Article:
Monday, March 9, 2015

Walking the Fringe

I broke my foot almost two months ago.  The last couple of years have been a whirlwind of change and new beginnings.  For instance, I ate guacamole... this is actually a big deal.  There have been lots of changes.  One of the less savory changes was the loss of my old website, The Green Dragon.  The domain wasn't renewed and it was sold to someone else, who is not interested in selling it back to me.  This August would have made 10 years.

I'm still going to celebrate ten years in August, because I'm still here and I'm still making new and unusual things on my new website, Fringe Walkers Studio.  The broken foot gave me the time off I needed to build all this up and I'm just waiting for the search engines to find me all over again.  I thought I would use this space to talk about what is available on my site.  Hopefully some new faces will run across these curious products and come check them out.

The number one thing I have that fascinates people?  The antique reproduction Vampire Hunting Kit, to be sure.  It has a video on YouTube and a Facebook fan page, which you can locate by visiting my site.  I think it's the most interesting and complicated thing I've ever designed and created.  The items within came from all over the world.  Hard to find herbs, seeds and roots, tools, stakes, candles... even strike anywhere matches.  Would you believe those are practically illegal now?  This IS a new kit, an antique reproduction, but it looks old... that's the whole point behind the design.  Most people that build new kits buy a box at Hobby Lobby and fill it with store bought items.  That's why they are so much cheaper than my kit.  But I digress...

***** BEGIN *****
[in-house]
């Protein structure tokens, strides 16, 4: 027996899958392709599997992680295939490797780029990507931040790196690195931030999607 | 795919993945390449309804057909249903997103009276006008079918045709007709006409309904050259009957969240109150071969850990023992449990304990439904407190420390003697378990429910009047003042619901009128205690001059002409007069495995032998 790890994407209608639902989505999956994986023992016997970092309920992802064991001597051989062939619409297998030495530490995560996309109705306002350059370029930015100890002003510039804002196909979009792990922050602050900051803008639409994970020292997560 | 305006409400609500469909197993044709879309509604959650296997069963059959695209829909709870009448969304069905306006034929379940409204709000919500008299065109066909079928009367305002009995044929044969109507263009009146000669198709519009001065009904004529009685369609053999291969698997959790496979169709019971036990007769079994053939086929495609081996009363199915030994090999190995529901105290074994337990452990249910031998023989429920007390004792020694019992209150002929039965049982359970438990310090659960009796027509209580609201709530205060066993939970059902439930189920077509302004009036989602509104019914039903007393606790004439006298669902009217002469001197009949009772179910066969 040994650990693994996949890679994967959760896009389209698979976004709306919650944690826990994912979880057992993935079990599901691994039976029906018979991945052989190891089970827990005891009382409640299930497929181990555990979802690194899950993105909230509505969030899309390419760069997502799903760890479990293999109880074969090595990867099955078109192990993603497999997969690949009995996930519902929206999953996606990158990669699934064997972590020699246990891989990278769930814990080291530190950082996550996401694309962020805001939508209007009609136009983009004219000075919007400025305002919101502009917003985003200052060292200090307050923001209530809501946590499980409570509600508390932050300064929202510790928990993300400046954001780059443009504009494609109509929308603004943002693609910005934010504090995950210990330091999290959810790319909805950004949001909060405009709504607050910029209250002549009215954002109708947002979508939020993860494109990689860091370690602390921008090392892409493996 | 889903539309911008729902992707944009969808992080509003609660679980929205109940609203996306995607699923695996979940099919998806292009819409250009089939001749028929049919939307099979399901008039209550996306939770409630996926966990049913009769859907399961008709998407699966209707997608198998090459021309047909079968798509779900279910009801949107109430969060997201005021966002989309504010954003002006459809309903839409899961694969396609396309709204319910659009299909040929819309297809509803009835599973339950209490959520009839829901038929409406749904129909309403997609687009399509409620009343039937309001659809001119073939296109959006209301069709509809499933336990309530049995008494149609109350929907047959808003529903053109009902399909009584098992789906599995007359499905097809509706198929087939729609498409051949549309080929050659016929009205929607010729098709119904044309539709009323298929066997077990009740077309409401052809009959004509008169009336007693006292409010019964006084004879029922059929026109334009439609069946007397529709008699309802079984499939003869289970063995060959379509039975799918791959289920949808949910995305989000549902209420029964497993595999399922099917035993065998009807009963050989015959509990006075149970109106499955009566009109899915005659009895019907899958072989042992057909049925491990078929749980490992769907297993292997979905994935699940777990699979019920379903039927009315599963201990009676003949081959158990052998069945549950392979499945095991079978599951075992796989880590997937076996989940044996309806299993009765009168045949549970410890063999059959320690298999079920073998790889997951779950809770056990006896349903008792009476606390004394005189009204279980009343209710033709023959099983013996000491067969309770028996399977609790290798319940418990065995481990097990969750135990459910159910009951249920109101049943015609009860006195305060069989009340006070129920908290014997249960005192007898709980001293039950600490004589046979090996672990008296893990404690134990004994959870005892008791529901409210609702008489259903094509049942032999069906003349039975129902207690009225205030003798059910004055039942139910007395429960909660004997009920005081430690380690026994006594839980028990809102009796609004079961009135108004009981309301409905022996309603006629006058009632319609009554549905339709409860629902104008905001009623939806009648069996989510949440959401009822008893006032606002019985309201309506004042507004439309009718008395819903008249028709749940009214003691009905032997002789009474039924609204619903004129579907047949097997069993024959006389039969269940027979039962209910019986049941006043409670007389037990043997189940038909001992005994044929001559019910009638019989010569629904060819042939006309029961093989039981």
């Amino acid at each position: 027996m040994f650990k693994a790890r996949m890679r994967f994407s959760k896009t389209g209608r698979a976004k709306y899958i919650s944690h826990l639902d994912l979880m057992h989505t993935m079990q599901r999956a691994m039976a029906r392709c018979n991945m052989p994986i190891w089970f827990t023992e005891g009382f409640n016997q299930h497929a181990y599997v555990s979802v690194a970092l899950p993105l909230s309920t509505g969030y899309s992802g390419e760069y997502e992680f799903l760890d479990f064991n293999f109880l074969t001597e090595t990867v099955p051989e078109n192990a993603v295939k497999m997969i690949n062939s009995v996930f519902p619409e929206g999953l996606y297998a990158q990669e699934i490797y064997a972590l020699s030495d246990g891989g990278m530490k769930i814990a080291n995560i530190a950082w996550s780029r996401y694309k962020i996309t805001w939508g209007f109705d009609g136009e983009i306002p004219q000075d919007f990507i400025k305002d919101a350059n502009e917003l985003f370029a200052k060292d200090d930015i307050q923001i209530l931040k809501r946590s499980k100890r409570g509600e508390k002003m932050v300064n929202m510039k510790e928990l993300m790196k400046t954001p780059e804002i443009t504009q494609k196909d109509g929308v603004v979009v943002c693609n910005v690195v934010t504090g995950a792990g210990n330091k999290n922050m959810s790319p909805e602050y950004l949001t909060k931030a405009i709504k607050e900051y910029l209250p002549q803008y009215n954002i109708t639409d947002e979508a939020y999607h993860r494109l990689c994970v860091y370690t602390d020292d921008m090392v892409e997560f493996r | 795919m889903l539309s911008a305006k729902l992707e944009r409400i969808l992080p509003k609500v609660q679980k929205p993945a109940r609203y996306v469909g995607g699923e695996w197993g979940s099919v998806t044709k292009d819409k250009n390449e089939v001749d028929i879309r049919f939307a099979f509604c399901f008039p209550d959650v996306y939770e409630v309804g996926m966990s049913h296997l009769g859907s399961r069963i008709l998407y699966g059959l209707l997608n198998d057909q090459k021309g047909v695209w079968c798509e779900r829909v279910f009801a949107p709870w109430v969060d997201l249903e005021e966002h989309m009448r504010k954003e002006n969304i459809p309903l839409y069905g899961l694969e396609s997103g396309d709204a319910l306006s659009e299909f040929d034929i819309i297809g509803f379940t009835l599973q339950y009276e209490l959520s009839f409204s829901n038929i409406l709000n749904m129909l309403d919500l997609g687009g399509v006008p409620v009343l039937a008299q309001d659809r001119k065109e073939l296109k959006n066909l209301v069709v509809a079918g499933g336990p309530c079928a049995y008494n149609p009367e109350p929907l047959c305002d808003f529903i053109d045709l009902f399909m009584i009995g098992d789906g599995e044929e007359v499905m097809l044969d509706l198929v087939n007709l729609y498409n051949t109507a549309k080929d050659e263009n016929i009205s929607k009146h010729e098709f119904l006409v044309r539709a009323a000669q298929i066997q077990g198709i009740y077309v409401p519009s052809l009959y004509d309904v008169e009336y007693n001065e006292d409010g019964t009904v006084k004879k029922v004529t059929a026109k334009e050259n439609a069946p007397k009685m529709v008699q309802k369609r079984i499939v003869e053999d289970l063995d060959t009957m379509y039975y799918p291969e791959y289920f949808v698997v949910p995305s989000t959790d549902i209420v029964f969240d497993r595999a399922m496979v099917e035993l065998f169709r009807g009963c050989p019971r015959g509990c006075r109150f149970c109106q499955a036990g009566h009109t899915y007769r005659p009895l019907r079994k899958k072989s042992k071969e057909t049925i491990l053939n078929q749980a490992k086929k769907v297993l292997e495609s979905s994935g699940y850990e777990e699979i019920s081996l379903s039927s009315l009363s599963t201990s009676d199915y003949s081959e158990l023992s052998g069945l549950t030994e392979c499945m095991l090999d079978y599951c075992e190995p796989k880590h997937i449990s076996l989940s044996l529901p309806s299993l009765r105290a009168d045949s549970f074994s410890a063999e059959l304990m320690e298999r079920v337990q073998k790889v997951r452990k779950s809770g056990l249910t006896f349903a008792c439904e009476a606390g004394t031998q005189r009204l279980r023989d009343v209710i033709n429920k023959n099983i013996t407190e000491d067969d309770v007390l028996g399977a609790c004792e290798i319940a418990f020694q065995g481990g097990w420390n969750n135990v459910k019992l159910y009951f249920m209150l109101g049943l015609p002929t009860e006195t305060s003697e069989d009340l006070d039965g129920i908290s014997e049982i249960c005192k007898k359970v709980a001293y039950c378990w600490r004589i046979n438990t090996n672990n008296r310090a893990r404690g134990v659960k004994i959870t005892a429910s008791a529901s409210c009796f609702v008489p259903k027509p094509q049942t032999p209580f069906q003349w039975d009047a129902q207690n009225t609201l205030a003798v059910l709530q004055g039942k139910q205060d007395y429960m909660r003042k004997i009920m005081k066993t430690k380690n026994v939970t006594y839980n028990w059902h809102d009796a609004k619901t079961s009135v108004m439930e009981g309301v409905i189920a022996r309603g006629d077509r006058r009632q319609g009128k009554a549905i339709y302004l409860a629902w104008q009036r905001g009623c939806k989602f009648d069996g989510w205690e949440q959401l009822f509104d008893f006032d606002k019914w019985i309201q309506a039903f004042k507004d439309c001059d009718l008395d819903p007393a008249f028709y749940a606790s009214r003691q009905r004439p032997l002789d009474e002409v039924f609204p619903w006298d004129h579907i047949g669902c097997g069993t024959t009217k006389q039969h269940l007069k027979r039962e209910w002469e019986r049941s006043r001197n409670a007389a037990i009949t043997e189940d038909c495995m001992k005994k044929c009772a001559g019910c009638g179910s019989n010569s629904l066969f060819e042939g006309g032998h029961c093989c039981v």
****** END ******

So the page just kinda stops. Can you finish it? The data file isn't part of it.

Other fun things I love to make?  Vampire Stakes and Magic Wands.  In ten years I have created hundreds of these and they have made their way around the world to their new owners.  I love doing a good job and receiving emails from happy clients.  It really makes my day, and it makes this job so much more worthwhile when it is appreciated.

Walnut Wood Magic Wand
Pecan and Walnut Druid Sticks
Purpleheart Mini Coffin Tobacco Pipes
Custom Vampire Stake

I thought I'd share some pictures while I'm talking about these things I love to do.  The Magic Wand on the left is made from Walnut.  It has a really nice curly pattern.

The Pecan and Walnut Druid Sticks are an example of a basic set of sticks.  I've had extremely fancy and beautiful Druid Sticks made from exotic woods.

 These guys are made from Purpleheart.  They are not very large.  They can fit easily in your pocket and you can look as cool as you please smoking your tobacco from these.

 This Vampire Stake has been on  my mind for a long time.  I always thought it would look really cool to have a square pointed end and a turned handle.  This stake meets and exceeds the expectations I had when I first thought about the design.  This one is available on my website.

Coffin Shaped Novelty Sign
This is the newest line at Fringe Walkers Studio, Novelty Signs.  These have proven to be very fun and they have gone over really well.  There are lots of new ideas about to hit the Studio's website, including a lot of regional New Orleans items.  This sign is for an imaginary Victorian Era shop called the Spinster Sisters.  They provide widows with all the essentials required by Victorian Mourning Customs of the day including hair and jet jewelry and the heavy black mourning attire that widows were forced to wear.  Times have changed, but you can remember them with this sign!  They have a "brother store," Graves Brothers, Undertakers.  Both available at the Fringe Walkers website.